Thanks for listening everyone!  And as always, please keep the comments and suggestions coming, and please take time to rate the show on your podcast platform! The show email is somuchpingle@gmail.com, and there’s also a So Much Pingle group on Facebook, for discussion, comments, feedback, suggestions, herp confessions, Yaqui origin stories, tips for herping better, etc.

Cheers!  Mike


Episode 38: Weekend at Armin’s



Hello everyone and welcome to Episode Thirty Eight of the SMP show!  I hope you all remain safe and healthy, and it’s great to be back after a few weeks off.  I was not idle during that time, I was out in the field for 21 days, and I recorded material for several shows during that time, including this one.

PATREONERS!  Here’s a shout-out to new supporters Jeremy Schumacher, Neill Jones, and Alec Gordon!  Thank you so much for supporting the show, and thanks as always to all of the folks who help keep the show going. To others in the listening audience, if you like the show, please consider supporting it via the So Much Pingle Patreon page. You can also support the show via one-time contributions via PayPal or Venmo (please contact me via email to somuchpingle@gmail.com).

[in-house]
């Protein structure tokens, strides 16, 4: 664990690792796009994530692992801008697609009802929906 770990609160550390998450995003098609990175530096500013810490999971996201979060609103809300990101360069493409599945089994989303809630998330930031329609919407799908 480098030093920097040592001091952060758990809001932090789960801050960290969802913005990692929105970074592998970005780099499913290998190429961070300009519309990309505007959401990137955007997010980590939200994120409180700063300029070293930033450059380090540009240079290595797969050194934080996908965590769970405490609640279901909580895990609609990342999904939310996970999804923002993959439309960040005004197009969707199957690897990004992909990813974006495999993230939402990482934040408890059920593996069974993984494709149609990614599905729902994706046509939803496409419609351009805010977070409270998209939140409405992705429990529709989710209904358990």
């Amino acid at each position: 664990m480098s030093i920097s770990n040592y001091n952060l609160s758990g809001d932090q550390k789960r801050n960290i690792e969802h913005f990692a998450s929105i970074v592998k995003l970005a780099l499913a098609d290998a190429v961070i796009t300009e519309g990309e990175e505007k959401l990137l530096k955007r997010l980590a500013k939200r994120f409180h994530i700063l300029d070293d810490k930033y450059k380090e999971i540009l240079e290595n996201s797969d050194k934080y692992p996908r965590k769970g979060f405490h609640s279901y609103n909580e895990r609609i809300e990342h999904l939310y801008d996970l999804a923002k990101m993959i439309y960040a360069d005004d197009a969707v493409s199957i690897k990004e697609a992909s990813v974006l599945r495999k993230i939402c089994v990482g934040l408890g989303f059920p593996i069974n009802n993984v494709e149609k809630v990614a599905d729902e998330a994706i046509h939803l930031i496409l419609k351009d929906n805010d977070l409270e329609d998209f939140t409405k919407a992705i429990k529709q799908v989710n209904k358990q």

Weekend at Armin’s was just that – an opportunity to walk around a large group of field herpers and get some stories from them, while enjoying some fantastic jambalaya and adult beverages.  Thanks once again to everyone who participated – I always appreciate it!

And as always, please keep the comments and suggestions coming, and please take time to rate the show on your podcast platform! The show email is somuchpingle@gmail.com, and there’s also a So Much Pingle group on Facebook, for discussion, comments, feedback, suggestions, herp confessions, Yaqui origin stories, tips for herping better, etc.

Cheers!  Mike


Episode 37: The Epic Toad Episode with Robert Villa



Hello everyone and welcome to Episode Thirty Seven!   I hope you all remain safe and healthy and hopefully many of you are getting your vaccine doses.  Spring is here where I live and I managed to get the intros and outros recorded for this episode despite a trio of chainsaws working on a tree in the neighbor’s yard.  Tricky timing but done.